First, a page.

Landing on their careers page, you’re greeted with a clear ‘we’re not’ notice. So that’s that, couldn’t be clearer…

But that doesn’t stop ‘Google for Jobs’ aggregating a third party site who says they are. Over 100 jobs in fact…

The rat you smell becomes immediately apparent, as the first response is for Carphone Warehouse – a business they’re closing.

Then the majority of the rest seem to be retail opportunities – in an environment where all their stores are closed.

Some are for adverts dating back to November 2019 – so 5 months old!

So be cautious of aggregators like Indeed and Google for Jobs. They’re populated principally by automated bots trawling websites to do the leg work. So there’s no quality control. The sites they list aren’t necessarily the reputable ones, and include sites which seem to be reposting old content in an effort to maintain search rankings.


The balance of power will unfortunately shift from job seeker to employer, should this deepen and we sadly say goodbye to more companies who struggle to keep lights on.

The last time this last happened was following the financial crisis.

Many firms in the months which followed saw the balance of power move, and took the opportunity to deflate salaries and benefits for new hires.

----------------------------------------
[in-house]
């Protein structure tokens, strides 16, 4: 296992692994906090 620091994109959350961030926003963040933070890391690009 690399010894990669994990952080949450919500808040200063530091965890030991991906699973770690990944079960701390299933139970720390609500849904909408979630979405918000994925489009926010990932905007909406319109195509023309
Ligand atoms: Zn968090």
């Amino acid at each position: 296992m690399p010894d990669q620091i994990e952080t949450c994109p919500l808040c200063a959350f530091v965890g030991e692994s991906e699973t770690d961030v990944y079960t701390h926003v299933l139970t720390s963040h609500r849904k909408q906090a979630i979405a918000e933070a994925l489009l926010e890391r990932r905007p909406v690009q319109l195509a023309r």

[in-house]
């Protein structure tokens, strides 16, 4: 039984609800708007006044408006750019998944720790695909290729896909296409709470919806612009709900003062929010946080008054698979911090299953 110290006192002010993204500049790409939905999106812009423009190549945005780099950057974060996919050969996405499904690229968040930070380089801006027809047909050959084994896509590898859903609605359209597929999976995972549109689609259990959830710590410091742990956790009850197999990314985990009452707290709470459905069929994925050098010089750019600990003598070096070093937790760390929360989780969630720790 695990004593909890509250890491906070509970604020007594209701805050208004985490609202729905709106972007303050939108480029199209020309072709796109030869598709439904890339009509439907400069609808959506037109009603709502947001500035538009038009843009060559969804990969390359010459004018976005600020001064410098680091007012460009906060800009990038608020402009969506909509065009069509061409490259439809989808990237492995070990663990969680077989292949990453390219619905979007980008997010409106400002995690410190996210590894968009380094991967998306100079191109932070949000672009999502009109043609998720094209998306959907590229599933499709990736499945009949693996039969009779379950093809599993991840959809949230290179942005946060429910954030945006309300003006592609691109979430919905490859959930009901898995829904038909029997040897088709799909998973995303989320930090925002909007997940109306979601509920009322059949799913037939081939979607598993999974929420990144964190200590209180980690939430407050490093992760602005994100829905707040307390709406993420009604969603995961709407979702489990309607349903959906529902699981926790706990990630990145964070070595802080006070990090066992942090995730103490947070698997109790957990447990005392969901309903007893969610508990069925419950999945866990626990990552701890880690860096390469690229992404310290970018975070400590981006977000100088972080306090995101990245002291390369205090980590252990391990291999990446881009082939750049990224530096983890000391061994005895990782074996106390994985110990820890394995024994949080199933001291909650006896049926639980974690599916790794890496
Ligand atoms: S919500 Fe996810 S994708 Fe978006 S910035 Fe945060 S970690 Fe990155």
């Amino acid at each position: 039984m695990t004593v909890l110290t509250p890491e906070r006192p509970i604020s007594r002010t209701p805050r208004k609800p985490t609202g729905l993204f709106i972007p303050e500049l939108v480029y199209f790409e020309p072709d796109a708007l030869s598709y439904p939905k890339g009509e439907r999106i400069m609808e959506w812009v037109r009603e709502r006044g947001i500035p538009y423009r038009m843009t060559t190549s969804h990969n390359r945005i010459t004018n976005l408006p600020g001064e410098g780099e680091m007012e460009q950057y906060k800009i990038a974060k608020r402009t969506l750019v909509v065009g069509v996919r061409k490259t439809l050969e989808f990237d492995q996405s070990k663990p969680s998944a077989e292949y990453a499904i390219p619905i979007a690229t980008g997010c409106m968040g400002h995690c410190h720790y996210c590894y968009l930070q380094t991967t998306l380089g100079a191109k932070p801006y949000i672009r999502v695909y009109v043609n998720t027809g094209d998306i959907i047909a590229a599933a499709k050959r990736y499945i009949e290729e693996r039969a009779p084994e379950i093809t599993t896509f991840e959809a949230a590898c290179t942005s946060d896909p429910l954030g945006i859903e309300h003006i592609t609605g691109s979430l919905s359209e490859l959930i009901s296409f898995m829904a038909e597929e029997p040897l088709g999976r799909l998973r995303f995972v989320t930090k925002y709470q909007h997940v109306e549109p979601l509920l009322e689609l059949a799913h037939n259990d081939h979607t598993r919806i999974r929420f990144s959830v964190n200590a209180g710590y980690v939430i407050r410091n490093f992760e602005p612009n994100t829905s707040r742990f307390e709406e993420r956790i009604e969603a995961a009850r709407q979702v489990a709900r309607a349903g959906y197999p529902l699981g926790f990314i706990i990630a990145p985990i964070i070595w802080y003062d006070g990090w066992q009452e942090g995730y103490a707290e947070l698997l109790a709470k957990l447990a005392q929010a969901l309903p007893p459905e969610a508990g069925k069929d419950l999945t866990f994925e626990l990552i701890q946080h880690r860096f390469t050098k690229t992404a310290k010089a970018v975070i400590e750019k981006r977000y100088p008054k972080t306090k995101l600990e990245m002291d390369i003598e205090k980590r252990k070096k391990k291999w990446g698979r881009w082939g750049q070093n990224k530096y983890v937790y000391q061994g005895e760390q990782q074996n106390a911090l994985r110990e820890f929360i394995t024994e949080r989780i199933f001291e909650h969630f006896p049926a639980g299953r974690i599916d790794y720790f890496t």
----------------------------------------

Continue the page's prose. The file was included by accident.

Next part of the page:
It started with just a handful of firms, testing the waters. But when it proved successful, others followed.

It’s an unfortunate situation to realise we may end up with history repeating itself.

I’ve already experienced clients trying to take advantage of a weakness in the recruitment market by trying to reduce rates – that happened too in the financial crisis. But where it’s not warranted and is just opportunistic, I’ve taken the same stance as before and said ‘sorry’ and walked away.

I’d encourage you, if you’re a job seeker to do the same. Should you find a potential employer looking to take similar advantage. Even if it’s tempting to lower your salary just to get a foot in the door. Doing so just means you don’t value yourself and lack the confidence to stand by your years of experience and track record to know, you’re worth it!

That said, if you’re concerned about how the market is shifting. Reach out for advice and speak to recruiters, principally agency ones. As they have the market exposure and are talking to firms all the time. So can give you some advice which will help with how to position yourself and what to expect as the employment market continues to evolve.


We are still here and we’re keen to help where we can. So don’t discount us from your search process.

Even if there’s fewer live vacancies right now, we can advise, give ideas and knowledge share, much like these blog posts have been designed to do.

But if there’s something you would like further insight on. Or if there’s elements I’ve not delved deeply enough into for you. Please leave a comment below, or email me at

In the meantime, stay safe and be kind.

Blue Pelican